free hit counter

Bull Trout Trends and Abundance*

(DRAFT)

Coastal Recovery Unit

Willamette River Core AreaDeschutes River Core AreaHood River Core AreaKlickitat River Core AreaLewes River Core Area Abundance: 2,100 - 5,550
Trend: Stable

Historic and current activities have led to conditions that are limiting the abundance and productivity of bull trout in the Coastal Recovery Unit. Activities such as construction of impassable dams/culverts/diversions, land-use management, road construction/maintenance, and past fisheries management actions have affected the quality and quantity of riparian and aquatic conditions.

Throughout the recovery unit, dams/culverts/diversions: 1) prevent bull trout passage, 2) fragment habitat and population, and 3) degrade water quality and quantity.

Historic and present land-use practices (i.e., forestry, grazing, and agricultural) have degraded riparian and aquatic resources. Habitat degradation (riparian and in-stream) and impaired water quality/quantity are limiting bull trout abundance and productivity in all Coastal Recovery Unit core areas.

Construction and maintenance of road networks for forestry activities and general transportation have degraded habitat and water quality/quantity. Examples of some impacts associated with the transportation networks in the Coastal Recovery Unit include increased sediment loading, altered runoff patterns, restriction of normal stream channel movements and bank stabilization, and migration barriers.

Effects from past fishery management practices (non-native brook trout releases) continue to limit bull trout abundance and productivity. Brook trout present an on-going threat to bull trout through hybridization and possible competition for resources, as well as potential predation.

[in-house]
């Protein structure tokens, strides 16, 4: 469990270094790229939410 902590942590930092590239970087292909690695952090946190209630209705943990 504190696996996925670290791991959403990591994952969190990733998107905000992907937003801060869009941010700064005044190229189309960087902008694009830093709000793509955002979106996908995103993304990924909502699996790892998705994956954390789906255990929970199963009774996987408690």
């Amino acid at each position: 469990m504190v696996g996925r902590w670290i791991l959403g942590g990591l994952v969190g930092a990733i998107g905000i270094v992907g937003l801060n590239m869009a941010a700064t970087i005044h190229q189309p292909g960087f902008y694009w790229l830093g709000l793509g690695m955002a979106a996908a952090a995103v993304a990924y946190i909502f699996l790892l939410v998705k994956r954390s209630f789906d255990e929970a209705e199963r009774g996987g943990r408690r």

*The abundance and trend estimates represents summations of the information provided in the USFWS 5-Year Review. For a comprehensive review of the estimated abundance and trends, please refer to U.S. Fish and Wildlife Service. 2008. Bull Trout (Salvelinus confluentus) 5-Year Review: Summary and Evaluation. U.S. Fish and Wildlife Service. Portland, OR. 55 pp.

For a comprehensive review of the limiting factors affecting bull trout in this Core Area, please refer to:
http://www.fws.gov/pacific/bulltrout/RP/Chapter_20_%20Lower%20Columbia.pdf
http://www.fws.gov/pacific/bulltrout/RP/Chapter_7%20Deshutes.pdf
http://www.fws.gov/pacific/bulltrout/RP/Chapter_6%20Hood.pdf
http://www.fws.gov/pacific/bulltrout/RP/Chapter_5%20Willamette.pdf

Adapted From:
U.S. Fish and Wildlife Service. 2002. Chapter 20, Lower Columbia Recovery Unit, Washington. 89 p. In: U.S. Fish and Wildlife Service. Bull Trout (Salvelinus confluentus) Draft Recovery Plan. Portland, OR.

U.S. Fish and Wildlife Service. 2002. Chapter 7, Deschutes Recovery Unit, Oregon. 62 p. In: U.S. Fish and Wildlife Service. Bull Trout (Salvelinus confluentus) Draft Recovery Plan. Portland. OR.

U.S. Fish and Wildlife Service. 2002. Chapter 6, Hood River Recovery Unit, Oregon. 66 p. In: U.S. Fish and Wildlife Service. Bull Trout (Salvelinus confluentus) Draft Recovery Plan. Portland, OR.

U.S. Fish and Wildlife Service. 2002. Chapter 5, Willamette River Recovery Unit, Oregon. 96 p. In: U.S. Fish and Wildlife Service. Bull Trout (Salvelinus confluentus) Draft Recovery Plan. Portland, OR.